Socialist Worker

Vigil sees Londoners standing together against war and racism

Issue No. 1960

Peace vigil in Manchester last Sunday (Pic: Richard Searle)

Peace vigil in Manchester last Sunday (Pic: Richard Searle)


White, Asian and black people united together in commemoration of those who died in the London bomb attacks, and against war and Islamophobia on Sunday 17 July.

A peace vigil organised by the Stop the War Coalition and the Muslim Association of Britain saw around 1,000 gather in Russell Square, central London, near one of the sites of the horrific bombings on Thursday 7 July.

A determination ran through the vigil to ensure that the attacks would not lead to increased persecution of Muslims.

People were also clear that the bombings, contrary to the claims of Tony Blair and much of the media, were connected to the US and British attack on Iraq and to injustice in the Middle East.

Azzam Tamimi of the Muslim Association of Britain said, “Our profound sympathies are with all the victims of the atrocity. I would like to give great thanks to our colleagues in the Stop the War Coalition — they are our brothers and sisters in the long term struggle to tell the truth.”

Right wing commentators and Labour MPs have said that Tamimi and the Muslim Association of Britain should be investigated by the authorities for its views.

Tamimi continued, “There are those who want to silence us. They say if we explain these events we are justifying. If we talk about the roots they say we condone terrorism. I say to them I will continue to talk, write and challenge you. I will not be intimidated.

“I say to Muslim leaders, don’t bow to pressure and accept pointing fingers. I am not responsible for 7 July. I condemn it. I did not make those boys angry. I did not send the troops to Iraq.

“We shouldn’t feel guilty. Who is the guilty one? Tony Blair.

“To prevent terrorism we have to work together. But unless the politicians revise their policies it will not work. We need to pull the troops back and end the oppression of the world.”

Stand up for truth

Lindsey German, the convenor of the Stop the War Coalition, said, “We are here to stand up for the truth about the terrible bombings. The establishment says that they were nothing to with Iraq and the war on terror — it is to do with evil ideology.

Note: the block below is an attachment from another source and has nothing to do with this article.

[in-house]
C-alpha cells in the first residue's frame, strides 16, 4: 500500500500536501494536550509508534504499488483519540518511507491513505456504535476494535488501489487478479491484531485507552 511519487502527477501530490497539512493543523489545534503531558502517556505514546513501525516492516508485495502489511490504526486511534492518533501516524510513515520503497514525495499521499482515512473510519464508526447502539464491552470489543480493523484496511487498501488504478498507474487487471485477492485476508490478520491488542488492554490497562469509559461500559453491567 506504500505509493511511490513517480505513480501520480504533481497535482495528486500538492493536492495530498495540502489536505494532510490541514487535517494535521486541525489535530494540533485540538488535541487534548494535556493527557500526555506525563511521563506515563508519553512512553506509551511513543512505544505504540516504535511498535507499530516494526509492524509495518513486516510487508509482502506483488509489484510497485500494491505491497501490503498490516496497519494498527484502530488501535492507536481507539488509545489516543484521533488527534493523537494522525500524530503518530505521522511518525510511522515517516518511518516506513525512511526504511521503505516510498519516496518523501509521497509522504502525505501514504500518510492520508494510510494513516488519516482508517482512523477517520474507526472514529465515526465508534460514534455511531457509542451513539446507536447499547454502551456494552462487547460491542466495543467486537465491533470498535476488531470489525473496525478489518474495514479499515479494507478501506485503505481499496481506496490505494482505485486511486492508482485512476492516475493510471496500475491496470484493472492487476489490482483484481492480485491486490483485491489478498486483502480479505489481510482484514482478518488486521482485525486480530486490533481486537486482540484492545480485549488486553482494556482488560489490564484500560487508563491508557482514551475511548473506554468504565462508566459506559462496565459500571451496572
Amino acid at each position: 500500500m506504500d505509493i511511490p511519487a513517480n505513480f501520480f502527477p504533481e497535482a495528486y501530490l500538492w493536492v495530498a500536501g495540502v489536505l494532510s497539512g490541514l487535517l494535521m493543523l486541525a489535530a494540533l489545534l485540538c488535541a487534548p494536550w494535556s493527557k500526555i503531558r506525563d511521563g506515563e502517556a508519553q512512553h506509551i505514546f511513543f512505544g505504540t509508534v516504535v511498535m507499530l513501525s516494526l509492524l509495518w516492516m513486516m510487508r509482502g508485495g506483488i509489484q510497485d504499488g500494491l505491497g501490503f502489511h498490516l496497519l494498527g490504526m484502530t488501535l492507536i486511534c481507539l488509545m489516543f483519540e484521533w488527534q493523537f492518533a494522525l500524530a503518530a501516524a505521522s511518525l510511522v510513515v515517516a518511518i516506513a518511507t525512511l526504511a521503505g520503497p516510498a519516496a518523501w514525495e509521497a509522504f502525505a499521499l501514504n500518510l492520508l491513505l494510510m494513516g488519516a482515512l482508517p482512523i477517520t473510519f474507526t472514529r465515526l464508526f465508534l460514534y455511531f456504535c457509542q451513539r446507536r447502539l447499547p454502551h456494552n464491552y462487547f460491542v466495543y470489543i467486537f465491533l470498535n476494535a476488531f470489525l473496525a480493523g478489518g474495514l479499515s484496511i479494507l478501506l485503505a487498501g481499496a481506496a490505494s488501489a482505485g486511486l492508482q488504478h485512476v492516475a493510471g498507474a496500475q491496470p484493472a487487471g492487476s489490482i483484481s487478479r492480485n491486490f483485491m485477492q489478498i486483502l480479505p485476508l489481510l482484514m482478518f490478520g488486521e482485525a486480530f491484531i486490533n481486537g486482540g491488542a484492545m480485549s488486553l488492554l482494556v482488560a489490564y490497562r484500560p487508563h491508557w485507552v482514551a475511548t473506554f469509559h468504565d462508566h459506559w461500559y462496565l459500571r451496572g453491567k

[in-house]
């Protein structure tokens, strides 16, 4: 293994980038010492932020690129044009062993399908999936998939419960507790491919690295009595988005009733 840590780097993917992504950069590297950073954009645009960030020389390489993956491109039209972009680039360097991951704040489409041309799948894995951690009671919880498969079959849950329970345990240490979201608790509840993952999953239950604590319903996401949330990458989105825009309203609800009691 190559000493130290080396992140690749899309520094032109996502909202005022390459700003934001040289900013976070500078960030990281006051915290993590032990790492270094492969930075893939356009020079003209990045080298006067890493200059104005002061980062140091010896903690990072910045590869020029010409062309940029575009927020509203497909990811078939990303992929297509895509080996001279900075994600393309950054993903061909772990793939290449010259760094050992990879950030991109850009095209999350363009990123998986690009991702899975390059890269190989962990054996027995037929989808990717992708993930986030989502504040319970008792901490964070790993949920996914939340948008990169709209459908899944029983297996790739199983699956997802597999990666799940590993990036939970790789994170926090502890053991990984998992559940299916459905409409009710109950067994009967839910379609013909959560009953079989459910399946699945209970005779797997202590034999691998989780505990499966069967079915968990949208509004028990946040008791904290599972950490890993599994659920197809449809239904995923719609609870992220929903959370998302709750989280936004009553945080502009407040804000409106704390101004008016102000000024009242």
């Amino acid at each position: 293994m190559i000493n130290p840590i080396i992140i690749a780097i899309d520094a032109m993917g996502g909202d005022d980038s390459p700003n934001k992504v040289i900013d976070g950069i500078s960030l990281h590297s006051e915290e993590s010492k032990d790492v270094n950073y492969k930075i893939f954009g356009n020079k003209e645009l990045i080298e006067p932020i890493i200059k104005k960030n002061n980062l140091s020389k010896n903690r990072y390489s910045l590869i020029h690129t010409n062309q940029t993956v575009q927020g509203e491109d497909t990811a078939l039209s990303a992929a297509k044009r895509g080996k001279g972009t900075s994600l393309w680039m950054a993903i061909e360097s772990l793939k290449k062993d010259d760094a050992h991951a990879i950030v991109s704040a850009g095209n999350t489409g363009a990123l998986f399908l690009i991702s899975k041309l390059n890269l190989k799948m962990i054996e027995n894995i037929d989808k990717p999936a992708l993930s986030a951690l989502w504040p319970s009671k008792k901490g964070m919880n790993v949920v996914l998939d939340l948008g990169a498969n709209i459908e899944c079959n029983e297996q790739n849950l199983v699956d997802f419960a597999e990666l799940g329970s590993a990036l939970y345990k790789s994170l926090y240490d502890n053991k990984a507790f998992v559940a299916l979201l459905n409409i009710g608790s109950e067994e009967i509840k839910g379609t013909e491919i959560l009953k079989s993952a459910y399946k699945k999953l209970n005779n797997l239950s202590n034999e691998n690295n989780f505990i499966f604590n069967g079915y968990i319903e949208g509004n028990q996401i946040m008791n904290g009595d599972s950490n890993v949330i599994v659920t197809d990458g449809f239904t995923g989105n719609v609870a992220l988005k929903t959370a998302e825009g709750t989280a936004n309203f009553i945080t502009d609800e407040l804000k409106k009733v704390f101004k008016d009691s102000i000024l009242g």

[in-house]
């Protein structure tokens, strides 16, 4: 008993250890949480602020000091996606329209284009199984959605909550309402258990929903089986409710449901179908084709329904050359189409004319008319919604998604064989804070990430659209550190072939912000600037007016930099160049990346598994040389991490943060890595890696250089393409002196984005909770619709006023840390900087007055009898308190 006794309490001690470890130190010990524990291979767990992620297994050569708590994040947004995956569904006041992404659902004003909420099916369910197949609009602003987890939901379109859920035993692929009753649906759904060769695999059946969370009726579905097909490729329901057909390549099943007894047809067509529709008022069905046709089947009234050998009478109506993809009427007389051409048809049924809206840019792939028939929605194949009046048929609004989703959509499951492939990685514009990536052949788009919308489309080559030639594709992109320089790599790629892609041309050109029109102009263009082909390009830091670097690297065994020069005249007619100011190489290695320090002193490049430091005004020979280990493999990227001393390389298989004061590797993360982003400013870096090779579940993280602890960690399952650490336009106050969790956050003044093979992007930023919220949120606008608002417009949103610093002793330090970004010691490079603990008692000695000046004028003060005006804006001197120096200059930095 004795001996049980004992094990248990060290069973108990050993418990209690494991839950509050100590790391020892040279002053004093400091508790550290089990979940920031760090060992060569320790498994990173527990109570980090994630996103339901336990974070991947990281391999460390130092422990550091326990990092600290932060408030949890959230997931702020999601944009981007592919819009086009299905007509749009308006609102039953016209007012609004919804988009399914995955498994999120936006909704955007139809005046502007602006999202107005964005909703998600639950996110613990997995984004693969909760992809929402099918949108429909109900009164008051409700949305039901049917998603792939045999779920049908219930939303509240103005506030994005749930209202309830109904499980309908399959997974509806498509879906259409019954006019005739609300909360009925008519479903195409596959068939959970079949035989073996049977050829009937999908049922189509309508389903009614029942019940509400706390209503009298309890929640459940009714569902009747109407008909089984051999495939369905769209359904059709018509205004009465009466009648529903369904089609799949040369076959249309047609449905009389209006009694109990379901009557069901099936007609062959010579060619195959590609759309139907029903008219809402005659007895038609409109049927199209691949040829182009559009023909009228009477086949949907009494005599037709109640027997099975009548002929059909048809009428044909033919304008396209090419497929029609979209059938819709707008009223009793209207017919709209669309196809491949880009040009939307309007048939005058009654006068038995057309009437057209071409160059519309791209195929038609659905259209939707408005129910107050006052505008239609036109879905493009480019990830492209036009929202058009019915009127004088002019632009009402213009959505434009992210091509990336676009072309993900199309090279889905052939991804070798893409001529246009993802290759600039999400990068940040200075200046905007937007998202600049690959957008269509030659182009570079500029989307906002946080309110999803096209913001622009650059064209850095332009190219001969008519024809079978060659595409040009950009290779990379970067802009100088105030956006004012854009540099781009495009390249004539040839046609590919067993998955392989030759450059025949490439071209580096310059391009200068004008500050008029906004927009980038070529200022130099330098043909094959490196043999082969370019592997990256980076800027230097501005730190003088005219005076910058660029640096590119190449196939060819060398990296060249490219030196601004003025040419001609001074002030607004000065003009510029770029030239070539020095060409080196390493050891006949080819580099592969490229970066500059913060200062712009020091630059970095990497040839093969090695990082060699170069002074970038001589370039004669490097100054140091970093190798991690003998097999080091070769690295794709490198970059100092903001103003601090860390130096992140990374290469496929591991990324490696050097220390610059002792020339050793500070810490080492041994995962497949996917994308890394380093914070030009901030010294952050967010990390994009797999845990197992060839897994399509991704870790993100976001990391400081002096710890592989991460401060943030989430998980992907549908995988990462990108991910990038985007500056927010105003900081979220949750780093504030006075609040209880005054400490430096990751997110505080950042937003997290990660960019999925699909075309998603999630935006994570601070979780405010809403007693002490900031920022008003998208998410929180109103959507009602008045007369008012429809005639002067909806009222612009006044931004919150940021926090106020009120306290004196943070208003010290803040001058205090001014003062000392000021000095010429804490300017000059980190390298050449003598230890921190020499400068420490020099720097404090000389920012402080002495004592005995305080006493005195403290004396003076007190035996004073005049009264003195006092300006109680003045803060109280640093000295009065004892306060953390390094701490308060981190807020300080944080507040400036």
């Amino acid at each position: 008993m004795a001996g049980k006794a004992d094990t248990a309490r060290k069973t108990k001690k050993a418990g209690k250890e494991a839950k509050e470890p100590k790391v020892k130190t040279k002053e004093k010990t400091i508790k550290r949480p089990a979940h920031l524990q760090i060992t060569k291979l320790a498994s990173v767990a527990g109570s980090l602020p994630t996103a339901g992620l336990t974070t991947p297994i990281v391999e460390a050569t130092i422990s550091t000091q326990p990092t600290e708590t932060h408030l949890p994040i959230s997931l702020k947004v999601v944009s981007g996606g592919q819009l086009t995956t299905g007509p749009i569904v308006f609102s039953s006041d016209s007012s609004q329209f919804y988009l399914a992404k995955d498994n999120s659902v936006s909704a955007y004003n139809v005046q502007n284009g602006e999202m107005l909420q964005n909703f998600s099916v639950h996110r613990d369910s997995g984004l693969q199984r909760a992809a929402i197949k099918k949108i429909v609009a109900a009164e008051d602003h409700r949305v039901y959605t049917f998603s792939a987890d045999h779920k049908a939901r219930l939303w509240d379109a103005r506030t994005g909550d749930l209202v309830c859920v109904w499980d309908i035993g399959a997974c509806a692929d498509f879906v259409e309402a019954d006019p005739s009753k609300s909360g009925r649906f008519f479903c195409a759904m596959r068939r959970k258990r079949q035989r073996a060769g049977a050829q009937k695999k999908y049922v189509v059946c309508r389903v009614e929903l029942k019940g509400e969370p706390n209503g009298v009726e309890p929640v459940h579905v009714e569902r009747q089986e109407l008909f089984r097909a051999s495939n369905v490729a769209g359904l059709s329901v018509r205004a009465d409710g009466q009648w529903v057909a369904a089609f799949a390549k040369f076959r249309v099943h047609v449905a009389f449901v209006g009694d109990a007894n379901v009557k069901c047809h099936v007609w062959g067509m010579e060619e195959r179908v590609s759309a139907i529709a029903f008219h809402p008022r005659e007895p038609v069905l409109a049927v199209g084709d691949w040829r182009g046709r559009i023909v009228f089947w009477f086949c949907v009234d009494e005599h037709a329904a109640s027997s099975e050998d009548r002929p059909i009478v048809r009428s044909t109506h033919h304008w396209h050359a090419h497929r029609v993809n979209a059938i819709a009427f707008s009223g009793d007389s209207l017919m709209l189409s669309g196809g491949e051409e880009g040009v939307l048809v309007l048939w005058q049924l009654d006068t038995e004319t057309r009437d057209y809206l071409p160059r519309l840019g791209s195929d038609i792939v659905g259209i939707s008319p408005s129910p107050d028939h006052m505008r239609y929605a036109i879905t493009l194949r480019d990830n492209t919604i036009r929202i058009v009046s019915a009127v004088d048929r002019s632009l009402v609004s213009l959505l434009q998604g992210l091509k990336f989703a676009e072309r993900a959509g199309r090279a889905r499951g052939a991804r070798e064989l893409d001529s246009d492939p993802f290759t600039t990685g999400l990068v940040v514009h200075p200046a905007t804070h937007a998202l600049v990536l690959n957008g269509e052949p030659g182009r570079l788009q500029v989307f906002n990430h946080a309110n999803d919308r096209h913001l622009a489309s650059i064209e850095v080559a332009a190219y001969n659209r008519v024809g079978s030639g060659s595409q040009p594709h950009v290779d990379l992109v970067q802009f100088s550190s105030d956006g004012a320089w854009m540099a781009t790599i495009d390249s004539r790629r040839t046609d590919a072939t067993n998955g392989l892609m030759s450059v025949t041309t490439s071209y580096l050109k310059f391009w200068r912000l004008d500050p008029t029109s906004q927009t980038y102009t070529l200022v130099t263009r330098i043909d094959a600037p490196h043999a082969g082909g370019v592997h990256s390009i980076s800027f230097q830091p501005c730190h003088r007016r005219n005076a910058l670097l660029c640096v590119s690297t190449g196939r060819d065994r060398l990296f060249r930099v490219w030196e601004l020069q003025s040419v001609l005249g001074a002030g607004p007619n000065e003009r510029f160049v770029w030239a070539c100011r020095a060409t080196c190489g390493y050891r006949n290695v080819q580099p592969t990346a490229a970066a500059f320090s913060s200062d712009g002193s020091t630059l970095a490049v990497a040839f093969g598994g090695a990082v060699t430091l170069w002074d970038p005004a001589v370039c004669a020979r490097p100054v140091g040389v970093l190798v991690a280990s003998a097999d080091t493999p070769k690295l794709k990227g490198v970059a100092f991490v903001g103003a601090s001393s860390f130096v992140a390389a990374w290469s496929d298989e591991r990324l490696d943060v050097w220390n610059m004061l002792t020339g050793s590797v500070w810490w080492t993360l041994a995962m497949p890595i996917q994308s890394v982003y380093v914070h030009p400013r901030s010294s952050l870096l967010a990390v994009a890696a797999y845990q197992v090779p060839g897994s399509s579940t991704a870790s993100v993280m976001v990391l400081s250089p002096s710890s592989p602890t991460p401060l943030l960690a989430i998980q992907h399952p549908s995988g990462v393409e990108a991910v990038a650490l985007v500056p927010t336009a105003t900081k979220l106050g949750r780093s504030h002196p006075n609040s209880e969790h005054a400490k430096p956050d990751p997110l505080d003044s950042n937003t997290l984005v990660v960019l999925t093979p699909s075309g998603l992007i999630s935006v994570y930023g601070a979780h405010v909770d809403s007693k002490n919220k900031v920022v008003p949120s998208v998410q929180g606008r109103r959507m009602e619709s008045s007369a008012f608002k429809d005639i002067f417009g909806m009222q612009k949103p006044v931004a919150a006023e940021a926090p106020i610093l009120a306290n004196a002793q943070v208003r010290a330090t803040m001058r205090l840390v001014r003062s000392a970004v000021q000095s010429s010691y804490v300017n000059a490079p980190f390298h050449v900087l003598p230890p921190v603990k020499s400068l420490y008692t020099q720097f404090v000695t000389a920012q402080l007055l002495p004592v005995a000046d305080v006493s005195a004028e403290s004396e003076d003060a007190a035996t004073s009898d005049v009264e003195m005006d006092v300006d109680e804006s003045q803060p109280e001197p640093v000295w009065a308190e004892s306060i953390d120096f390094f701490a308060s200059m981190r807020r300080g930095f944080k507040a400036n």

“But the government would say that. The government is saying that the Muslim community should put their house in order, but we have to ask the government to put its own house in order.

“The government and Tony Blair is in denial about what has happened. Today we are standing together. We are not going to be divided by witch-hunts and racism.

“The only way to end the bombings is to withdraw from Afghanistan, Iraq and Palestine. When we have justice around the world we will have peace as well.”

Warsana al Tikriti, a young woman from the Muslim Association in Britain in Leeds, said, “When the attacks took place there were feelings of sorrow and dismay amongst Muslim people.

“Now frustration and anger is emerging among Muslim youth. Hearts are being filled with fear because we are being criminalised for something we didn’t do. We are facing physical and psychological abuse.

“I feel we are being branded as terrorists. But the bombs did not discriminate between faith and colour. Bush and Blair’s war on terror has not made the world safer. It has brought more hate and bloodshed.

“This will only rise unless policies are changed.”

Heroic workers

Unjum Mirza from the RMT rail workers’ union said, “None of the people who were killed on 7 July had anything to do with Iraq. The majority will have been against it. I want to pay tribute to every emergency services worker, who did a heroic job that day.

“Transport workers saved lives. There is now a backlash going on. The RMT will never accept the collective responsibility of Muslims that the media and politicians are trying to portray. They are inciting religious and racial hatred. “

“London has been one of the extended battlefields of Iraq and Afghanistan. We have to organise to demand the immediate withdrawal of troops from Iraq and the resignation of Tony Blair, “ Unjum concluded to great cheers.

Respect MP George Galloway said, “We refuse to join the conspiracy that denies any connection between these crimes and the much greater crime our government and the US is involved in.

“Do not believe the ministers, the MPs and the stooge journalists who say they see no connection. They are lying to us all over again. They are trying to fool us.

“The war on terror has left the world in danger and turmoil. If the witch-hunters want to get Azzam Tamimi, they will have to get through me and the anti-war movement first.

“We will stand shoulder to shoulder telling the truth. Only the truth will get us out of the terrible morass into which the liars have put us.”


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Sat 16 Jul 2005, 00:00 BST
Issue No. 1960
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